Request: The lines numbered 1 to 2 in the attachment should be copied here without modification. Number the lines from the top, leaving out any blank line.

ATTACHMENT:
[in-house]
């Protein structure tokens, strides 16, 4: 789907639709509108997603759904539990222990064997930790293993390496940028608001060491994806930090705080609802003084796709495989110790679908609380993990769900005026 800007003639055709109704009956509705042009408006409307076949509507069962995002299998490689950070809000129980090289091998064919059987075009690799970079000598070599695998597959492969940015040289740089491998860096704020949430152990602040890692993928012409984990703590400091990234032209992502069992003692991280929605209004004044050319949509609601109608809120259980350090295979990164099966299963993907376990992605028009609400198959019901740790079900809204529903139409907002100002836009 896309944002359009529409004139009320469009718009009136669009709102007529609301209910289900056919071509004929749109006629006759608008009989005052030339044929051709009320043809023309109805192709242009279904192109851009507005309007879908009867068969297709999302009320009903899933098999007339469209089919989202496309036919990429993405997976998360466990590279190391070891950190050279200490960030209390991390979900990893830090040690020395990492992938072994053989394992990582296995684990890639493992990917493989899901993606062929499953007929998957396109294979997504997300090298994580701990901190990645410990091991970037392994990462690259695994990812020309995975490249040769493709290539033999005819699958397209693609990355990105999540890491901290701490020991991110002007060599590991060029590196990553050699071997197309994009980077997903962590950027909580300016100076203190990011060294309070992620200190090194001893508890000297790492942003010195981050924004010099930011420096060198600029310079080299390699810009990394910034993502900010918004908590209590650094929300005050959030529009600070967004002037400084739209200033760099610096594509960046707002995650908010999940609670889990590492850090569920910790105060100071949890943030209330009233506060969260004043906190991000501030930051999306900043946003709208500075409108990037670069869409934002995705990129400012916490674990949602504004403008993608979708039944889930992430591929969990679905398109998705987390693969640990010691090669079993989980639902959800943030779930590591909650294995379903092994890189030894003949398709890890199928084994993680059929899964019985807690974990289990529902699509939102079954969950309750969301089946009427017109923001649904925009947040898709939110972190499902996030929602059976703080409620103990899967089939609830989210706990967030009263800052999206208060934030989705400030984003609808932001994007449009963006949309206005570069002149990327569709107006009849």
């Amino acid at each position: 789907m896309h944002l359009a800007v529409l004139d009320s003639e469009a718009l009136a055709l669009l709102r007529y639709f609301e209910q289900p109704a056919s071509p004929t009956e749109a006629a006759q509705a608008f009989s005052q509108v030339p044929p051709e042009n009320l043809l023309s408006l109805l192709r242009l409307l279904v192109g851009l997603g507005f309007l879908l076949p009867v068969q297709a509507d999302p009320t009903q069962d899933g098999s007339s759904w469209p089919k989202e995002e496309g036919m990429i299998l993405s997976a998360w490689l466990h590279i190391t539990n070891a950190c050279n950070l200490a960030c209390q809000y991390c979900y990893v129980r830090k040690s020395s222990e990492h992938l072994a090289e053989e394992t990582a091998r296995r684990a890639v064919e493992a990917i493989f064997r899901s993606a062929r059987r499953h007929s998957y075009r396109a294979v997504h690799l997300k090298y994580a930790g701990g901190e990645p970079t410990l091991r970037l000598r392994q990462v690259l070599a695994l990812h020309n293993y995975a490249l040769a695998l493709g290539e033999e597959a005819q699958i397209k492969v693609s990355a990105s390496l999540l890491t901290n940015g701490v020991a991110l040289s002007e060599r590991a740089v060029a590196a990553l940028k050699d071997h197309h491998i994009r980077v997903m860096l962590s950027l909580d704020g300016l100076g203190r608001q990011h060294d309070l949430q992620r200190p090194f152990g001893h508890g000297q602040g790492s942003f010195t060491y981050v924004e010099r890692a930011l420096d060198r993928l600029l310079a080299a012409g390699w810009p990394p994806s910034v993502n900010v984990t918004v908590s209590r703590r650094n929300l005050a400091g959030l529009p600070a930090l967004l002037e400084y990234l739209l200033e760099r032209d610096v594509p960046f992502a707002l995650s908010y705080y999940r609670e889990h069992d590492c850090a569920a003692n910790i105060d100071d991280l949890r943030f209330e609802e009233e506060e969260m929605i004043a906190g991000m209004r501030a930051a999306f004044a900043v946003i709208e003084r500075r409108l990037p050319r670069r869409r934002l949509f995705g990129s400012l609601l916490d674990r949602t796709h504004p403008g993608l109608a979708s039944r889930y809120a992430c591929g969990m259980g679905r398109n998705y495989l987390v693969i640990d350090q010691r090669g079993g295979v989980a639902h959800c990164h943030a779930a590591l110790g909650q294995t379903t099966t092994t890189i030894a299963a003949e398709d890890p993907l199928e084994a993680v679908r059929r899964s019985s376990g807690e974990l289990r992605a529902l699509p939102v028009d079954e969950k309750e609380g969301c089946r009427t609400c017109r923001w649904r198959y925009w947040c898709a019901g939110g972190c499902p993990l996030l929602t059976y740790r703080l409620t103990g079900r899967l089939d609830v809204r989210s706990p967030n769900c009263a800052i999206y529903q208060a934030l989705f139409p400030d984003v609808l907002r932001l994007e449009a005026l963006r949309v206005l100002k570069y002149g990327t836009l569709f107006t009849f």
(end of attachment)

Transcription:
[in-house]
């Protein structure tokens, strides 16, 4: 789907639709509108997603759904539990222990064997930790293993390496940028608001060491994806930090705080609802003084796709495989110790679908609380993990769900005026 800007003639055709109704009956509705042009408006409307076949509507069962995002299998490689950070809000129980090289091998064919059987075009690799970079000598070599695998597959492969940015040289740089491998860096704020949430152990602040890692993928012409984990703590400091990234032209992502069992003692991280929605209004004044050319949509609601109608809120259980350090295979990164099966299963993907376990992605028009609400198959019901740790079900809204529903139409907002100002836009 896309944002359009529409004139009320469009718009009136669009709102007529609301209910289900056919071509004929749109006629006759608008009989005052030339044929051709009320043809023309109805192709242009279904192109851009507005309007879908009867068969297709999302009320009903899933098999007339469209089919989202496309036919990429993405997976998360466990590279190391070891950190050279200490960030209390991390979900990893830090040690020395990492992938072994053989394992990582296995684990890639493992990917493989899901993606062929499953007929998957396109294979997504997300090298994580701990901190990645410990091991970037392994990462690259695994990812020309995975490249040769493709290539033999005819699958397209693609990355990105999540890491901290701490020991991110002007060599590991060029590196990553050699071997197309994009980077997903962590950027909580300016100076203190990011060294309070992620200190090194001893508890000297790492942003010195981050924004010099930011420096060198600029310079080299390699810009990394910034993502900010918004908590209590650094929300005050959030529009600070967004002037400084739209200033760099610096594509960046707002995650908010999940609670889990590492850090569920910790105060100071949890943030209330009233506060969260004043906190991000501030930051999306900043946003709208500075409108990037670069869409934002995705990129400012916490674990949602504004403008993608979708039944889930992430591929969990679905398109998705987390693969640990010691090669079993989980639902959800943030779930590591909650294995379903092994890189030894003949398709890890199928084994993680059929899964019985807690974990289990529902699509939102079954969950309750969301089946009427017109923001649904925009947040898709939110972190499902996030929602059976703080409620103990899967089939609830989210706990967030009263800052999206208060934030989705400030984003609808932001994007449009963006949309206005570069002149990327569709107006009849």